Well this morning I tried Glyder with just his halter and some riens because I don't have a bitless bridle, he is my only horse. Anyways, He was wayyyy better! He still didn't move when I asked him to tho, at first he would turn his head and look at me on his back and not walk forward. But with some persuasion and time he seemed to understand and eventually after 30mins he seemed like an ole pro and had no problem walking by 8 little barking dogs as if they weren't there! So I'm very pleased and now think I will go buy a bitless bridle tomorrow because it worked so well on him! But anyone know why he seems to not walk forward when I first get on and tap him with my heels? He just looks back at me. He stops when I get him doing and looks at me again and will stand there listening but not moving. Any ideas? He seems to work better with gentle soft hands.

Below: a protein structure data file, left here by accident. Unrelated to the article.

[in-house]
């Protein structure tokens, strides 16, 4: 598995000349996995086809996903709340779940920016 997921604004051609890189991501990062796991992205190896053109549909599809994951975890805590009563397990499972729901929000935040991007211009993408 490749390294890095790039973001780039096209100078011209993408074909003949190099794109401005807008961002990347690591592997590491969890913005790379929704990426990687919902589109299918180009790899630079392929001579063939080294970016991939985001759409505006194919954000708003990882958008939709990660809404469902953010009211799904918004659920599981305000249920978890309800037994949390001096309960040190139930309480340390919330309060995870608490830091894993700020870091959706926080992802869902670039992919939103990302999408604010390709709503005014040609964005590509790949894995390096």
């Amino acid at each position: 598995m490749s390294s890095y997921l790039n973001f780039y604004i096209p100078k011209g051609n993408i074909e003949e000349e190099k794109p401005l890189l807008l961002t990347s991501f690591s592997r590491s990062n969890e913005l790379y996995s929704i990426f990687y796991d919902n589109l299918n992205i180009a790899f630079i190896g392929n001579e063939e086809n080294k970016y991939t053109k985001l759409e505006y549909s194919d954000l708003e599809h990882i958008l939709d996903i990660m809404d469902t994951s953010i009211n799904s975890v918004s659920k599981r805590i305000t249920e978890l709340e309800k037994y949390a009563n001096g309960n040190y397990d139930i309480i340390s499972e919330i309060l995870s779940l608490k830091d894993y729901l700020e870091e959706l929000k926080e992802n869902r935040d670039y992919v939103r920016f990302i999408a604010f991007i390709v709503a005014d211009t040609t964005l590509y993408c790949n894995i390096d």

10-10-2009, 05:32 PM
When my horse does that it's because I'm not sitting properly in her seat. (LoL, I'm not a very good rider yet). My sister sits really deep in the seat and squeezes with her legs and she goes great for her, so I tried that and it worked. Usually if Annie looks back at me, she's saying, "Hey...you're giving me mixed signals...whaddya want me to do?" :) Maybe he's confused?

Glad the halter worked out well. Sounds like he's really a sweetheart!